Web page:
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Hal Milleri, MaltaIn the Middle Ages, Hal-Millieri was a tiny farming community in the country-side between Qrendi and Zurrieq. The inhabitants tilled the fields in that area, and at around the year 1420 they built their own modest church of the Annunciation.

In the late 17th century, the village was abandoned by its inhabitants and the Annunciation Chapel was left desolate among the fields.

After centuries of neglect, the little chapel wits rediscovered, and in the 1960's it was taken over by Din I-Art Helwa - the National Trust.

Restoration work was taken in hand on a voluntary basis, and within a few months the chapel was restored to its former state.

The Chapel consists of a nave formed by transversal pointed arches which support a roof made of flat stone-slabs. The facade is of plain ashlar: but the doorway is topped with the typical mediaeval hood-mould.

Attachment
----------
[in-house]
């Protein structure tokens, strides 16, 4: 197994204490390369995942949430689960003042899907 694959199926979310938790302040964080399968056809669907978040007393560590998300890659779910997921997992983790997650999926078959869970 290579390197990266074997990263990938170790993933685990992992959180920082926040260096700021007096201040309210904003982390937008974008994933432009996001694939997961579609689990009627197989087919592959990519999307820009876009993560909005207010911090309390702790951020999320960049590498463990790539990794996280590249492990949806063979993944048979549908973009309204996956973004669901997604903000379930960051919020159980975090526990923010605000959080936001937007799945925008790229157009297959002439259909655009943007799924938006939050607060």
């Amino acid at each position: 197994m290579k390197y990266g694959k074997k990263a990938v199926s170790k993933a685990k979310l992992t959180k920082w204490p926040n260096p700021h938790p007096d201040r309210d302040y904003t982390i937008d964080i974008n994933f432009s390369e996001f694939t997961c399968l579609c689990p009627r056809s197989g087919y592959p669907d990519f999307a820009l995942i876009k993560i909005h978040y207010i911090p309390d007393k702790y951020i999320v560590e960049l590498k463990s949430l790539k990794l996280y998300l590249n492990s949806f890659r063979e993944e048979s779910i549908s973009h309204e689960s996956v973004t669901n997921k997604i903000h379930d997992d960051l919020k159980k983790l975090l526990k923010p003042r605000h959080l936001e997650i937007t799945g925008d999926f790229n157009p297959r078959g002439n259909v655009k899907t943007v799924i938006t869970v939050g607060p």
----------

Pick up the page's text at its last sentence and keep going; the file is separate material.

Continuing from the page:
A small churchyard in front of the chapel served as burial ground for the community.

During the clearance operations, 15th century frescoes were discovered on the wall spaces between the arches of the nave.

These show a series of saints, painted in the Sicilian style. Although not of great artistic worth, the paintings throw valuable light on life and conditions in Malta during the Middle Ages.

Nowadays, the chapel and its precincts are maintained by the Trust. The chapel is cherished as a rare specimen which throws light on building techniques in Mediaeval times. Chapel precincts and interior may be visited by special arrangement.